Topics: Coronavirus | AI | Data Science | Deep Learning | Machine Learning | Python | R | Statistics

KDnuggets Home » News » 2016 » May » Tutorials, Overviews » How to Quantize Neural Networks with TensorFlow ( 16:n17 )

# How to Quantize Neural Networks with TensorFlow

The simplest motivation for quantization is to shrink neural network representation by storing the min and max for each layer. Learn more how to perform quantization for deep neural networks.

The min and max operations actually look at the values in the input float tensor, and then feeds them into the Dequantize operation that converts the tensor into eight-bits. There’s more details on how the quantized representation works later on.

Once the individual operations have been converted, the next stage is to remove unnecessary conversions to and from float. If there are consecutive sequences of operations that all have float equivalents, then there will be a lot of adjacent Dequantize/Quantize ops. This stage spots that pattern, recognizes that they cancel each other out, and removes them, like this: Applied on a large scale to models where all of the operations have quantized equivalents, this gives a graph where all of the tensor calculations are done in eight bit, without having to convert to float.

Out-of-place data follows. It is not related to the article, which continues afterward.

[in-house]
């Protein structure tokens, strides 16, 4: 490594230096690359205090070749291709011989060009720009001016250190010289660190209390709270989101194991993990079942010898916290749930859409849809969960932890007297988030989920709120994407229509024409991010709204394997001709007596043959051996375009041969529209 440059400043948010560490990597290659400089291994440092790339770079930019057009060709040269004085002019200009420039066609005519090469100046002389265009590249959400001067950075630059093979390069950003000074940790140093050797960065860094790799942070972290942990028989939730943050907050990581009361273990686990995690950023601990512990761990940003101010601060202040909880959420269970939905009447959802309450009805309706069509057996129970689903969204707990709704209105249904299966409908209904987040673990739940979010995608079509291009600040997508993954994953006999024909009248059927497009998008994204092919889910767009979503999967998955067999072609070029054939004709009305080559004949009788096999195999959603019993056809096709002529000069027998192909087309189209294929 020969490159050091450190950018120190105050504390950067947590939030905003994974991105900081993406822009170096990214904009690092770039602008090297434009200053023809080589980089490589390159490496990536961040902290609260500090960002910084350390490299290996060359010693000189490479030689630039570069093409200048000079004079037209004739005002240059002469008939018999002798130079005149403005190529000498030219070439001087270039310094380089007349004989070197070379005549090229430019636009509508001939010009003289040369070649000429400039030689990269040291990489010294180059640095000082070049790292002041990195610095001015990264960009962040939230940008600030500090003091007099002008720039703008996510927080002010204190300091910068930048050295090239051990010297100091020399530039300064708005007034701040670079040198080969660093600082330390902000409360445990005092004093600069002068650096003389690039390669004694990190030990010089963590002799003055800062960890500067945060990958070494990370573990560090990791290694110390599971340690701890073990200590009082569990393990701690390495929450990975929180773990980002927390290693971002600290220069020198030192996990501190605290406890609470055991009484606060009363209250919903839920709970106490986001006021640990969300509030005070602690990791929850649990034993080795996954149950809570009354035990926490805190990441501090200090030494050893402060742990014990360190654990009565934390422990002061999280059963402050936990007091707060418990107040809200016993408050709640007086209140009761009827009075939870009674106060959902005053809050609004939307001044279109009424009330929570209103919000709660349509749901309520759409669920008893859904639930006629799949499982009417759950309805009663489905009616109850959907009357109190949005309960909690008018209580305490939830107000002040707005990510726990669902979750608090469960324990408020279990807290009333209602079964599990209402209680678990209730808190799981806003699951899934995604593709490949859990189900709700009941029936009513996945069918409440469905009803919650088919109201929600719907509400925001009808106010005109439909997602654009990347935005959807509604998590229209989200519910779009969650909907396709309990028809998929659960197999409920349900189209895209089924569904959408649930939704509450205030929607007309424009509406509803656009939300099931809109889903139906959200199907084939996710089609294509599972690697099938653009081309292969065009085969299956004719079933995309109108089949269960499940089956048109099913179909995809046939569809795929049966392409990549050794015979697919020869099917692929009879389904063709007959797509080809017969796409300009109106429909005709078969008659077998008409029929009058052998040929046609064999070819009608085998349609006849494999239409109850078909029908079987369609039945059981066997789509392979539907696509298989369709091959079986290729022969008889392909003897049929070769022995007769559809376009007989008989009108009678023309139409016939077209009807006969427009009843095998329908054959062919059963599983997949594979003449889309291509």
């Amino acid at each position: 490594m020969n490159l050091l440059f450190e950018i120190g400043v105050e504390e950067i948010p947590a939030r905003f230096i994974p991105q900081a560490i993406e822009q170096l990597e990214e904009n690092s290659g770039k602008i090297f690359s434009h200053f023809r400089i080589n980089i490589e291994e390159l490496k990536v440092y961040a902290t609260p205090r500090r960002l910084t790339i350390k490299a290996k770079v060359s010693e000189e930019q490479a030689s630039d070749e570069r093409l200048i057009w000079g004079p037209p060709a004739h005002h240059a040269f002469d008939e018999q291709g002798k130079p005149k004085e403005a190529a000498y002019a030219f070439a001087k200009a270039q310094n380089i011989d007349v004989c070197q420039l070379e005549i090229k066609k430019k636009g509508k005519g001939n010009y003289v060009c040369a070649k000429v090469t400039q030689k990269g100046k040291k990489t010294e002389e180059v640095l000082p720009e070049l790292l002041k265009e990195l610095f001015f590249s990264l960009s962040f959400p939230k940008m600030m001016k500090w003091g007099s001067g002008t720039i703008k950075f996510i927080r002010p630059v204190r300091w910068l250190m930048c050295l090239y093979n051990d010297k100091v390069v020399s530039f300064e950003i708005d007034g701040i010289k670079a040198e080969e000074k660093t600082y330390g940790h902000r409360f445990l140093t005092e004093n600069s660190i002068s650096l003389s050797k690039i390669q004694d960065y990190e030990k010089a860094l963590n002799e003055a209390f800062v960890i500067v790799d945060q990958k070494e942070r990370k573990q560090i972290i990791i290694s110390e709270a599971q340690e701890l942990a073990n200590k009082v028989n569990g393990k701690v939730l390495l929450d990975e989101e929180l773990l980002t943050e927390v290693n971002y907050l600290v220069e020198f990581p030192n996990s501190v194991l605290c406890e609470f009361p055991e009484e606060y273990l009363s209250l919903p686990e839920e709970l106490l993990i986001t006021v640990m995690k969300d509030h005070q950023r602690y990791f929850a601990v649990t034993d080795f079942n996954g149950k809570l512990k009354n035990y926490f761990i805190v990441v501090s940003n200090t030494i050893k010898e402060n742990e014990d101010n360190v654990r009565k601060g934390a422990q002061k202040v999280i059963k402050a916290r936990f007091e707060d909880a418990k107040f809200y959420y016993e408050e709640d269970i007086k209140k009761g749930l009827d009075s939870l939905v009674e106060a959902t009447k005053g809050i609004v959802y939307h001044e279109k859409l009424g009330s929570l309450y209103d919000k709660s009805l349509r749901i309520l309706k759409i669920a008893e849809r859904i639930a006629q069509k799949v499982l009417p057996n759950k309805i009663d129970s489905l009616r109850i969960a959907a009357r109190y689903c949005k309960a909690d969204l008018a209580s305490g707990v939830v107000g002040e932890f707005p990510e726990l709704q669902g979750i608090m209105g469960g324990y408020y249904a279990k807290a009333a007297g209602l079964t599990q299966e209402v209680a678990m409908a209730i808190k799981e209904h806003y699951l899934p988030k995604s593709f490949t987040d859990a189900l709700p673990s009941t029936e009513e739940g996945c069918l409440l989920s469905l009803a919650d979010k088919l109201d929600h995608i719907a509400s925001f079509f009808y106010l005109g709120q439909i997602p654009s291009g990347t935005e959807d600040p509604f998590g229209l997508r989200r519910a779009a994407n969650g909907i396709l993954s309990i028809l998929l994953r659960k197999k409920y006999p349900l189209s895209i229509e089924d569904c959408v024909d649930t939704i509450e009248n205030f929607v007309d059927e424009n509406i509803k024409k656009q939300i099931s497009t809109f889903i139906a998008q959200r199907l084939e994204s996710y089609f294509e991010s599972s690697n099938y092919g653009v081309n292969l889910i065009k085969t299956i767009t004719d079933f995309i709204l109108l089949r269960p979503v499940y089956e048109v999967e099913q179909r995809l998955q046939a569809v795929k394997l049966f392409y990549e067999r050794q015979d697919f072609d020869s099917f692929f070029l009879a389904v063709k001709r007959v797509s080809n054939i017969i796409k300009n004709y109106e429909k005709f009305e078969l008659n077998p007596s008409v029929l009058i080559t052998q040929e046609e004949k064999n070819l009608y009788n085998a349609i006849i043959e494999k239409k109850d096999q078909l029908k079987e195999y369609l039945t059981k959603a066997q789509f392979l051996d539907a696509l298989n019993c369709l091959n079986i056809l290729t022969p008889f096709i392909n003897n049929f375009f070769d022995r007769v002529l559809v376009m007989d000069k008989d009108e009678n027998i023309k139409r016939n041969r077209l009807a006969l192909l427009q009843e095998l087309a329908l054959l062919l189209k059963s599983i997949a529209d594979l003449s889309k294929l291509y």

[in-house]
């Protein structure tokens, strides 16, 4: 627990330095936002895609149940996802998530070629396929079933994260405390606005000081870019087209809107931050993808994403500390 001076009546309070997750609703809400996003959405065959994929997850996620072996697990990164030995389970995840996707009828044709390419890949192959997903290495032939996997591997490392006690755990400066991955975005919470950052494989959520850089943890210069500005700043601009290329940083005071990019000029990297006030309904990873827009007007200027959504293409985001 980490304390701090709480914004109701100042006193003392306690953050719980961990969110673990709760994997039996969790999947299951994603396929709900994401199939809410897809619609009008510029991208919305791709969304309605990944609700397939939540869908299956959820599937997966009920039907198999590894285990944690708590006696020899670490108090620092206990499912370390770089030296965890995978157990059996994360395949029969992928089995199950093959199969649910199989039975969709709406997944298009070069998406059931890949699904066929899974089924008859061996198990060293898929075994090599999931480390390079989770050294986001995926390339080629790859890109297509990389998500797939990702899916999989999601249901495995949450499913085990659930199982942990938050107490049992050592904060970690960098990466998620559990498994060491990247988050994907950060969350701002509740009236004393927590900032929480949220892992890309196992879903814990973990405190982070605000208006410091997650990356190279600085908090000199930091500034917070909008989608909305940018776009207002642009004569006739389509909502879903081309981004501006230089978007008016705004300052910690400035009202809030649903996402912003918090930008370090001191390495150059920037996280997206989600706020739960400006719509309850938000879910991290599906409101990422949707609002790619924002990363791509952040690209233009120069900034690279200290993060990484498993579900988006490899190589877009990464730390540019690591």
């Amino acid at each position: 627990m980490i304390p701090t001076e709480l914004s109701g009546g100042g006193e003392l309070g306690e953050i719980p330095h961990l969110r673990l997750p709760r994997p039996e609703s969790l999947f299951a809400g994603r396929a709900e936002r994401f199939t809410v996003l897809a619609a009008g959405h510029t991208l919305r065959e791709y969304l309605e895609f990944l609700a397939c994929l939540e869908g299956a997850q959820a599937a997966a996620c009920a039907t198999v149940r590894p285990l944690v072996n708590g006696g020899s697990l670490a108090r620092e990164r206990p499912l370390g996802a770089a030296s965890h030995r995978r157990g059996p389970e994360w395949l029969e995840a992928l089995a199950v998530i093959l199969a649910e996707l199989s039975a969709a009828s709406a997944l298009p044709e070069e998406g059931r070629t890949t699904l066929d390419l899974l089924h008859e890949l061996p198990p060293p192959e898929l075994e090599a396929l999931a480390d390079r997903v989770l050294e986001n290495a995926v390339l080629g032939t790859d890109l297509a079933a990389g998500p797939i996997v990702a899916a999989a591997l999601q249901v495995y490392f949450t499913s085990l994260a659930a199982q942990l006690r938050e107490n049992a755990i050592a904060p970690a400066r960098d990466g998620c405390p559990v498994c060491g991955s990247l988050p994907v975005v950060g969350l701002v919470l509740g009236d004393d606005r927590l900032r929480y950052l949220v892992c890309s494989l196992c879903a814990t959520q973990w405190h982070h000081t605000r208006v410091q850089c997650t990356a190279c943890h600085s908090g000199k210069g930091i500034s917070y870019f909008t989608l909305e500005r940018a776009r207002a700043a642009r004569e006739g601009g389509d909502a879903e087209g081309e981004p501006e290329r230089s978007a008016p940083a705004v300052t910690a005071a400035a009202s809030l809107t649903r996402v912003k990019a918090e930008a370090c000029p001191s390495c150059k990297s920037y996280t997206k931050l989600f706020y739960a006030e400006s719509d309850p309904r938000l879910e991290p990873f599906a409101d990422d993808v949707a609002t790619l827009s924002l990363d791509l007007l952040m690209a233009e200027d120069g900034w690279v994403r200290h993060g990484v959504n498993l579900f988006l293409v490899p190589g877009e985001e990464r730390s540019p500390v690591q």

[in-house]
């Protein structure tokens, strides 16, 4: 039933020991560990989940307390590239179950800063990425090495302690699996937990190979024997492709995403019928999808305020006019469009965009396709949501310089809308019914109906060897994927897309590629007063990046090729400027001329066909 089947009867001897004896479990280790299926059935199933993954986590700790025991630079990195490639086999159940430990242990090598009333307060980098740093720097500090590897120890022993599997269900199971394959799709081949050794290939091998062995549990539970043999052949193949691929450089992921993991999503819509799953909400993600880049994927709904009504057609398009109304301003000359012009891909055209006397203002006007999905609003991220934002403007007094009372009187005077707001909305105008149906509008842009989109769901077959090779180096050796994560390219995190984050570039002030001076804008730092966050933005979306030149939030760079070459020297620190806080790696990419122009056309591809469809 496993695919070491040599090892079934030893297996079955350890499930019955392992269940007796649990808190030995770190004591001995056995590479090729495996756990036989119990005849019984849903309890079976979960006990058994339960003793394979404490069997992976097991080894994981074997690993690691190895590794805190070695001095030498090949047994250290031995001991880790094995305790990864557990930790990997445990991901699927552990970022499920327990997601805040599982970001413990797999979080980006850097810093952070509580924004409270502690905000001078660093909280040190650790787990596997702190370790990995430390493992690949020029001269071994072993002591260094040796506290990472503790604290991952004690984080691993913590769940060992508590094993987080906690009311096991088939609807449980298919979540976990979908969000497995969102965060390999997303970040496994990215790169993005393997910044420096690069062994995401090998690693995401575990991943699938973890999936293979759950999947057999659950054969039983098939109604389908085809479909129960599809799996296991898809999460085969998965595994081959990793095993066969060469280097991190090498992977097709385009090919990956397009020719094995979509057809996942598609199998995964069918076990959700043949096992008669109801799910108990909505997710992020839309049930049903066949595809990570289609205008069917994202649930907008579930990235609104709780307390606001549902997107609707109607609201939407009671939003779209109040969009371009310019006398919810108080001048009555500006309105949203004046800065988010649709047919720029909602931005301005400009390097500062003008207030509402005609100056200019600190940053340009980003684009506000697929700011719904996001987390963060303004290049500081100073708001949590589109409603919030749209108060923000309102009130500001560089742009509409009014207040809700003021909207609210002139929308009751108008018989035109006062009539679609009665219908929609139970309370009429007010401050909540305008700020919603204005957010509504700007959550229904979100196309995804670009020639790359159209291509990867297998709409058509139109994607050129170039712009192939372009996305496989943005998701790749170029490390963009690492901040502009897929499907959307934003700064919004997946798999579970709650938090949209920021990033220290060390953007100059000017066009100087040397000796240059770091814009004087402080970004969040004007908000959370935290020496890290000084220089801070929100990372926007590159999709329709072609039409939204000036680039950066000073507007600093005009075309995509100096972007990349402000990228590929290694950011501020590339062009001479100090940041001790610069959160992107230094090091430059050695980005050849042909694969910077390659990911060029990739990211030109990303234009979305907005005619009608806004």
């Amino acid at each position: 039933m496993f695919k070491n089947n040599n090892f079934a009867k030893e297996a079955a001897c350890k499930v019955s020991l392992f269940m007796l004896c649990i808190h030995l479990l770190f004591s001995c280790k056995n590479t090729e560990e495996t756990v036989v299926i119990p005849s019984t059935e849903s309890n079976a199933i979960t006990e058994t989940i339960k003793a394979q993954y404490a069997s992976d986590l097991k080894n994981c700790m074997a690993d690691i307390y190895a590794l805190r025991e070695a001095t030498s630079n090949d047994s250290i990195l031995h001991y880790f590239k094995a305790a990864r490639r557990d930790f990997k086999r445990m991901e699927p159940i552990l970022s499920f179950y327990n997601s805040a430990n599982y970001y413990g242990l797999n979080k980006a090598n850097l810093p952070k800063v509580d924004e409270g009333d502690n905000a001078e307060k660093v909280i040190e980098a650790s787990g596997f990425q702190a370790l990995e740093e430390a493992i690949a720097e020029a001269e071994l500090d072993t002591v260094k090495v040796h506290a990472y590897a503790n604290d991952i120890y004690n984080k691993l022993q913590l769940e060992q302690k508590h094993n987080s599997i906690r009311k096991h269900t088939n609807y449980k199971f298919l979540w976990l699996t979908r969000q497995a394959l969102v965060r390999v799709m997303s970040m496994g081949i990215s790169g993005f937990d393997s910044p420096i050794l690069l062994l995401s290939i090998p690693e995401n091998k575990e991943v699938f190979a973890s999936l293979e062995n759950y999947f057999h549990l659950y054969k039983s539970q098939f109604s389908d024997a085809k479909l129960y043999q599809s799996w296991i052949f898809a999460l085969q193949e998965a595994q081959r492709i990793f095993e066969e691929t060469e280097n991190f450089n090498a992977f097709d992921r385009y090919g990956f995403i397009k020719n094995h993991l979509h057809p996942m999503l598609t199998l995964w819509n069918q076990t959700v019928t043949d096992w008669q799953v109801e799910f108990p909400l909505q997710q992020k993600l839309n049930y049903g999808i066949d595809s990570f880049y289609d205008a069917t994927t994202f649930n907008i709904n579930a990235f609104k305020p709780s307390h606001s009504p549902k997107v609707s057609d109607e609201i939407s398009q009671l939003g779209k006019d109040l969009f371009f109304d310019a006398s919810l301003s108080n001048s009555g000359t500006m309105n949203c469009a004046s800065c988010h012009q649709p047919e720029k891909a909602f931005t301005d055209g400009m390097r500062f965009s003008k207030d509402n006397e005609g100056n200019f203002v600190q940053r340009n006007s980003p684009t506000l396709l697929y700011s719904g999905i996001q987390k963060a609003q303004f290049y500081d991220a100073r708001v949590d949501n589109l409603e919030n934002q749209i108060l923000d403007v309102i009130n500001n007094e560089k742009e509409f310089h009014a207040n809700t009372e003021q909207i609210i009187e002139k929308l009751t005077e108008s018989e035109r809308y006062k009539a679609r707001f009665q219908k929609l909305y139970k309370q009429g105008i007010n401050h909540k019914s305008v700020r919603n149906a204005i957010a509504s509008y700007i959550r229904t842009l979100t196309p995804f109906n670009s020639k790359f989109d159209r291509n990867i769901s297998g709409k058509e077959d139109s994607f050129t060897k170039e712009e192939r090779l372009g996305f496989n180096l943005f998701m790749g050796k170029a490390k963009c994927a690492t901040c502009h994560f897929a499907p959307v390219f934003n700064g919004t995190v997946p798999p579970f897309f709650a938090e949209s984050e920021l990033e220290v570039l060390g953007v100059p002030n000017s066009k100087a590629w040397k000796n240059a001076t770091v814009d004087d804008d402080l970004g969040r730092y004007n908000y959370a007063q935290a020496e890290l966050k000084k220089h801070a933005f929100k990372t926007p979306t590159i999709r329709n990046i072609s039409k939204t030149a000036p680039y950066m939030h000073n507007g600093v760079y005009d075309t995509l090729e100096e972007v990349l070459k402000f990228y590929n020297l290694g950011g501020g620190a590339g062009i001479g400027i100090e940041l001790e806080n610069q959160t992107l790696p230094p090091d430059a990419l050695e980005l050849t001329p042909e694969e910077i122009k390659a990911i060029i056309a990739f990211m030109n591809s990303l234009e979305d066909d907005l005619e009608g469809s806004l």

### What Representation is Used for Quantized Tensors?

We approach converting floating-point arrays of numbers into eight-bit representations as a compression problem. We know that the weights and activation tensors in trained neural network models tend to have values that are distributed across comparatively small ranges (for example you might have -15 to +15 for weights, -500 to 1000 for activations on an image model, though the exact numbers will vary). We also know from experiment that neural nets tend to be very robust in the face of noise, and so the noise-like error produced by quantizing down to a small set of values will not hurt the precision of the overall results very much. We also want to pick a representation that’s easy to perform calculations on, especially the large matrix multiplications that form the bulk of the work that’s needed to run a model.

These led us to pick a representation that has two floats to store the overall minimum and maximum values that are represented by the lowest and highest quantized value. Each entry in the quantized array represents a float value in that range, distributed linearly between the minimum and maximum. For example, if we have minimum = -10.0, and maximum = 30.0f, and an eight-bit array, here’s what the quantized values represent:

```Quantized | Float
----------+-----